Golf: Westwood's global adventure

Paul Trow meets a young British professional living up to his rich promise
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The Independent Online
Costantino Rocca, lunching at the next table, looked up, grinned and cuffed the impudent young cub round the ear. Lee Westwood was reminiscing about the most impressive victory of his brief but profitable professional career, last November's Taiheiyo Masters in Japan. Suddenly his voice was louder as he reached the really juicy bit - when he took the title and a cheque for pounds 120,000 by beating Rocca at the fourth extra hole. The grizzled Italian duly rose to the bait.

It is easy to be beguiled by the fresh-faced 24-year-old's innocent expression and ready smile, but in reality Westwood is almost a veteran after just three and a half seasons on the PGA European Tour. He is well on the way to his first pounds 1m in prize money, has three victories under his belt and has acquired the knack of playing better the further he travels. This week, he is hoping for a US Open debut which is at least as successful as his first Masters appearance two months ago when he tied for 24th and thus qualified for a return visit next year.

Most professionals take time to mature - Rocca, for instance, did not secure his Tour card until he was 33. Tiger Woods is an obvious exception to that rule and so, perhaps, is Westwood. After a quiet apprenticeship, he clinched his maiden victory in the Volvo Scandinavian Masters last August with a 40-foot putt which lifted him instantly into a different league.

"I honestly didn't feel I had a chance of winning until the back nine on the last day," he said. "My second victory in Japan was a big boost to my confidence. That and coming sixth in the Dunlop Phoenix the following week when I played with Tom Watson and Jumbo Ozaki gave me a big finish for the year."

When Westwood turned professional, his horizons were unusually ambitious. "From the age of 15 I wanted to be a pro. The money was an incentive but I also wanted to travel to as many countries as possible." In his case, travel is not only broadening the mind but thickening the wallet. His third and latest victory came at the Malaysian Open in March. The owner of the course which hosted that event, Sau Jana in Kuala Lumpur, promptly signed him up as the club's tour pro. The Malaysian Tourist Board were also quick off the mark, and the busy young man from Worksop now represents them as well while jetting around the world.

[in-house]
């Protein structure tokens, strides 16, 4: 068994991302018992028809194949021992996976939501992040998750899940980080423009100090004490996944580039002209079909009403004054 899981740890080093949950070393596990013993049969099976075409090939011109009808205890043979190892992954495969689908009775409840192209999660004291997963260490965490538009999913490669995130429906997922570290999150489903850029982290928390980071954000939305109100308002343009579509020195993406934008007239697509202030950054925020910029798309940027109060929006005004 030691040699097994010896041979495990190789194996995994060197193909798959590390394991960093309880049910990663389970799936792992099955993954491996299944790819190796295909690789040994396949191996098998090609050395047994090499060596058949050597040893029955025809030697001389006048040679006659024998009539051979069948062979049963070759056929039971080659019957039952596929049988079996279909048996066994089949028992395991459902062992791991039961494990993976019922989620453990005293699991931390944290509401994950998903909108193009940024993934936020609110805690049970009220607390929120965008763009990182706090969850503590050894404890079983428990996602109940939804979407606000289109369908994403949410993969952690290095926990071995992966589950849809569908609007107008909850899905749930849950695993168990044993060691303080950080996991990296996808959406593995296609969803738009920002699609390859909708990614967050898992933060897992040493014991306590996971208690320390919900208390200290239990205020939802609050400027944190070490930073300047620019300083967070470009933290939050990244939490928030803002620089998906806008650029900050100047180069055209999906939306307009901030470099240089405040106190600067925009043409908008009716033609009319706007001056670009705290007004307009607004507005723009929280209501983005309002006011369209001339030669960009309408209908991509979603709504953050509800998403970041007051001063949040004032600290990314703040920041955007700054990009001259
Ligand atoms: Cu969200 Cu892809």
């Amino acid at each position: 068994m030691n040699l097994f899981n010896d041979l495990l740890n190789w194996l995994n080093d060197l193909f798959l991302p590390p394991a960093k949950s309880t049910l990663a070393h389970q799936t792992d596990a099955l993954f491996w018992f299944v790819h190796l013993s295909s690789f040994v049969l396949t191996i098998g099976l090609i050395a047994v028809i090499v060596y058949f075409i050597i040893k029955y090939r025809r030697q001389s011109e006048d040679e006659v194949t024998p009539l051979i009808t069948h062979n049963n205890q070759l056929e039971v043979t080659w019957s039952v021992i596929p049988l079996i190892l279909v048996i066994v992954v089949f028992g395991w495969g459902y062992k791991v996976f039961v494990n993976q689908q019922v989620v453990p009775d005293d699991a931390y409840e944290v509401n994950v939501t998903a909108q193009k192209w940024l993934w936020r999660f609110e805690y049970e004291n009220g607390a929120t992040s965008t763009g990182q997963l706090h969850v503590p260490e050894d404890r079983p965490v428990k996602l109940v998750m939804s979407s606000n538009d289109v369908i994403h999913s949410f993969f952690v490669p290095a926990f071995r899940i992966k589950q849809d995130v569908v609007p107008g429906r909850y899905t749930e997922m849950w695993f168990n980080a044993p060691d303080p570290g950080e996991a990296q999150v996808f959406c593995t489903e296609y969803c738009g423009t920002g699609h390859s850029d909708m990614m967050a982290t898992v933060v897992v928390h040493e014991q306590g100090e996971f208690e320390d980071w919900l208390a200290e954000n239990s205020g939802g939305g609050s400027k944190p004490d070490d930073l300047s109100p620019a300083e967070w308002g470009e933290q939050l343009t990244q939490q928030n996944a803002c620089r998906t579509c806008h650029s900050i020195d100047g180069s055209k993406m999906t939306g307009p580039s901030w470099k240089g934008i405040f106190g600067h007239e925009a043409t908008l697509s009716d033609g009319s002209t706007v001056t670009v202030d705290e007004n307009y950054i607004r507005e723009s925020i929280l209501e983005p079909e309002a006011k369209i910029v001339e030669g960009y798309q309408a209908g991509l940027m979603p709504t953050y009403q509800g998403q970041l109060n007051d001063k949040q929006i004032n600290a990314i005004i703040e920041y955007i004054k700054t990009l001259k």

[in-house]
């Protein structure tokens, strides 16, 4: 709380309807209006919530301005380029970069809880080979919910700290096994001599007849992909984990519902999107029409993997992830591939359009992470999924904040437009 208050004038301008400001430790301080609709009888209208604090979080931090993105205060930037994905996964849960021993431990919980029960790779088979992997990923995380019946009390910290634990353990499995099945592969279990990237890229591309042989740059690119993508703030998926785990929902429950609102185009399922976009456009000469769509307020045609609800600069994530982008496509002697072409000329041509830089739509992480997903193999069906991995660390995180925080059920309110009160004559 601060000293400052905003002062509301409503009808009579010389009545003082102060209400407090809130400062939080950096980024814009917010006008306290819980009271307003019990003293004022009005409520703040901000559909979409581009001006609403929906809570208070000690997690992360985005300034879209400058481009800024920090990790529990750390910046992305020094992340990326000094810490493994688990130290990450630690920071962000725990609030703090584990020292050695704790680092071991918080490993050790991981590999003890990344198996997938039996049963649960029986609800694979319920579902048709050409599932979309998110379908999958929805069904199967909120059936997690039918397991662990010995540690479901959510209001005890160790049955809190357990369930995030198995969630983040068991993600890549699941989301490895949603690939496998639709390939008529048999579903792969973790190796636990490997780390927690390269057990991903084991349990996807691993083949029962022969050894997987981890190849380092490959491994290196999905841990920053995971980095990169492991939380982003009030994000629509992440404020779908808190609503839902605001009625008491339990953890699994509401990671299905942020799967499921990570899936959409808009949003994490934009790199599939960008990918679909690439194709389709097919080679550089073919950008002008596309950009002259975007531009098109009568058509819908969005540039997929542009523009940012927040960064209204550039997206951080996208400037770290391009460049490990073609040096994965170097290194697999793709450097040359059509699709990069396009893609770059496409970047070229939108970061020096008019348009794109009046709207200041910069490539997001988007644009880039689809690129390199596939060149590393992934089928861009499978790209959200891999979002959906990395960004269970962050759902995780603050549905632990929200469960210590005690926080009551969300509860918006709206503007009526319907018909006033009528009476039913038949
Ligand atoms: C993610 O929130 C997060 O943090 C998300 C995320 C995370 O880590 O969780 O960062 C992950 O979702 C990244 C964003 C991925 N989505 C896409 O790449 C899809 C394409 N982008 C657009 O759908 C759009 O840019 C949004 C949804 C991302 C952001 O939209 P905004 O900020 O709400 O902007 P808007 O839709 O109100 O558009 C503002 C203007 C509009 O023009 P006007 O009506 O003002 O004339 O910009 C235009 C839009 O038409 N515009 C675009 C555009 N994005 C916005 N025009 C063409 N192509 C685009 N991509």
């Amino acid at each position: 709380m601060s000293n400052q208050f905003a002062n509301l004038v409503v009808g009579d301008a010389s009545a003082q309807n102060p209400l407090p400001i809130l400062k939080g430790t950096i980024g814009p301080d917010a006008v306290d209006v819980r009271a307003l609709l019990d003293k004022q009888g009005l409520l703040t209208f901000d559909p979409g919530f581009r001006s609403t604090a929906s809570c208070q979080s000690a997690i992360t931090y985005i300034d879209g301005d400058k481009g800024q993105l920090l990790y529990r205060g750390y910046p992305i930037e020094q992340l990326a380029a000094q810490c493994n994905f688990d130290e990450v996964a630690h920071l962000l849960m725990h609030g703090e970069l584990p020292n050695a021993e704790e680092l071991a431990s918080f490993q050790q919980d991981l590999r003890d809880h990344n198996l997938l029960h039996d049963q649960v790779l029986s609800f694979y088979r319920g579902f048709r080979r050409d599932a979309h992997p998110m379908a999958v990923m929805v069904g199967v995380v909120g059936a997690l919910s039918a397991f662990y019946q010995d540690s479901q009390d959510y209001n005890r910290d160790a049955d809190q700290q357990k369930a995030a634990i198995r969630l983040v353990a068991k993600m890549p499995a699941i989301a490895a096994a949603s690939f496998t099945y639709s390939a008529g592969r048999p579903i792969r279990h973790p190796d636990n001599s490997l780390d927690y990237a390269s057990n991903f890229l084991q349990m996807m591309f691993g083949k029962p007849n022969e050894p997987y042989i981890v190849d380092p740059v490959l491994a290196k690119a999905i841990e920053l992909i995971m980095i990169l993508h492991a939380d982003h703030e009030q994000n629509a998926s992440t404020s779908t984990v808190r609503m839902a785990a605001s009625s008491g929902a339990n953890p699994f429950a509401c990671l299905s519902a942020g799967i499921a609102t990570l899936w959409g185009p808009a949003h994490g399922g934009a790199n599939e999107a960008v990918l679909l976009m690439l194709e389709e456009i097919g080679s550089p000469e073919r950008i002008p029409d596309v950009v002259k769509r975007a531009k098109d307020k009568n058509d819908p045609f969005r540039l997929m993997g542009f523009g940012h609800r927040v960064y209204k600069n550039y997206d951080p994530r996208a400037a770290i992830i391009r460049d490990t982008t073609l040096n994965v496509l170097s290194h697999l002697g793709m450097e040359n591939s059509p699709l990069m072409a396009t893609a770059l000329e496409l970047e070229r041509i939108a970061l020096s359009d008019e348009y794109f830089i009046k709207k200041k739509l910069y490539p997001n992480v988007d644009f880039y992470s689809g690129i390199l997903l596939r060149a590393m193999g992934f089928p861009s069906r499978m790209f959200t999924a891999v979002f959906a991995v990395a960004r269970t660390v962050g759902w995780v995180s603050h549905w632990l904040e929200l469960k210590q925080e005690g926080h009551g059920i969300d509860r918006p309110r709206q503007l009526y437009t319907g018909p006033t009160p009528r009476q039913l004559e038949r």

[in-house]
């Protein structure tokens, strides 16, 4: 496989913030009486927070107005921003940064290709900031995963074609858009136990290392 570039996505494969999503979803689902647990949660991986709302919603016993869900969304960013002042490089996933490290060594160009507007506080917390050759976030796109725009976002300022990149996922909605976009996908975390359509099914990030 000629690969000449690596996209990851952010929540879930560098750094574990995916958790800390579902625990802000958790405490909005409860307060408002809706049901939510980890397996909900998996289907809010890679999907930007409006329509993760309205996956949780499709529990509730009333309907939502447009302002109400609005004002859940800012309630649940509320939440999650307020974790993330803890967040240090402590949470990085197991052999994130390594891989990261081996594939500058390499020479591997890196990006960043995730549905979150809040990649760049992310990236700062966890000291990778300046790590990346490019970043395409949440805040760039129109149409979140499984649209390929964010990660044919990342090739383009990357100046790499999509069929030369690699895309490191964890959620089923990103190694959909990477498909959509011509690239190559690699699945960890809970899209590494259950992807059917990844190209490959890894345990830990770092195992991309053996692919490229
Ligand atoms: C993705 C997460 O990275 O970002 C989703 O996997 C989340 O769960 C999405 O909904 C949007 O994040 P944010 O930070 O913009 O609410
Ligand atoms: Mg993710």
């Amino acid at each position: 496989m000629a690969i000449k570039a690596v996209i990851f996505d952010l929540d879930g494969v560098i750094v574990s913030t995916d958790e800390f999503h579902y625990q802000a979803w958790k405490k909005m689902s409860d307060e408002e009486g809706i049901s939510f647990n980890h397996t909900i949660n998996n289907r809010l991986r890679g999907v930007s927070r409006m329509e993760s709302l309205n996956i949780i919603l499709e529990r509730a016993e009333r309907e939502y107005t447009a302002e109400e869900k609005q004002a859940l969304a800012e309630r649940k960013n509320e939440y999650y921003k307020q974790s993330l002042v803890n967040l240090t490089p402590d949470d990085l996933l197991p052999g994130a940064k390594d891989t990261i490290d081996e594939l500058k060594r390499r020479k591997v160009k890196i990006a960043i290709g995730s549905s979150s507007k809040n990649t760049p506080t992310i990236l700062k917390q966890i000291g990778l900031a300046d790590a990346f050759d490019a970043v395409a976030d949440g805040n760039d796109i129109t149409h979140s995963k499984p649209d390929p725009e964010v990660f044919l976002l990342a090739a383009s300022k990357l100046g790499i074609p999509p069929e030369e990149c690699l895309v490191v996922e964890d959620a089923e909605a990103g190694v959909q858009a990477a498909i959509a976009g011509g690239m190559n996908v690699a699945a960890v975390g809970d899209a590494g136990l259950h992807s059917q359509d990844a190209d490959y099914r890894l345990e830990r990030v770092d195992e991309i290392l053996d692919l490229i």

With run-of-the-mill tournaments in the United States likely to carry purses in excess of $3m by 1999, thanks to a new, lucrative, Woods-inspired TV deal, Westwood may try to earn his US Tour card this autumn. "It's a thought, but I'm not definitely going for it. I'd never play there full- time, Europe will always be my main tour."

For this vote of support from their brightest rising star, the European Tour should be grateful. After finishing sixth on last year's order of merit, he is again in the top 10 this season and at present ninth in the Ryder Cup rankings. Like the Ulsterman Darren Clarke, with whom he hopes to team up at Valderrama in September, Westwood is a client of the International Sports Management Group which is run by a shrewd, down to earth former professional, Andrew "Chubby" Chandler.

His roots are also well established in his native Derbyshire and his 13-handicap father John still monitors his sometimes disobedient putting stroke. Under the tutelage of John King, the professional at Worksop, Westwood took only four years to earn a handicap of plus-one, but he is now coached by Peter Cowan at nearby Lindrick. "My first year on tour was pretty successful, but in 1995 I got stuck in a rut. A bit of it was mental and a bit technical, but visiting Peter last year was the turning point. He made me turn my hips quicker through the ball and I started hitting it further and straighter."

Promising young players have flattered before only to fade from view (remember Ronan Rafferty, Steve Richardson and Peter Baker?), and it is still too early to tell whether Westwood is the genuine article.

"Playing with good players every week makes a big difference. I learned a lot from playing with Bernhard Langer in the final round of the Benson & Hedges International [at The Oxfordshire last month]. He was very professional, never gave me a chance. I hit it a lot further than him, but he kept aiming for the middle of the greens and I couldn't shake him."

His own play has elicited similar reactions from many of the game's other leading lights. After being outdriven by Westwood, Ian Woosnam compared him with Woods while Watson admired his ability to "work the ball both ways which is very impressive". His talent has bred in Westwood a quiet confidence and, as Rocca would doubtless testify, a dash of cheek. Jack Nicklaus, of all people, found himself on the receiving end at the Masters. "I played with Jack in the last round at Augusta. He was struggling with his game, and at one stage he said, 'I'm sorry, I'm not playing well at the moment.' I said, 'Don't worry about it, you'll be all right.' It just came out. He looked at me for a moment and then grinned." If the Golden Bear was tempted to administer a Rocca-style cuff, he clearly thought better of it.

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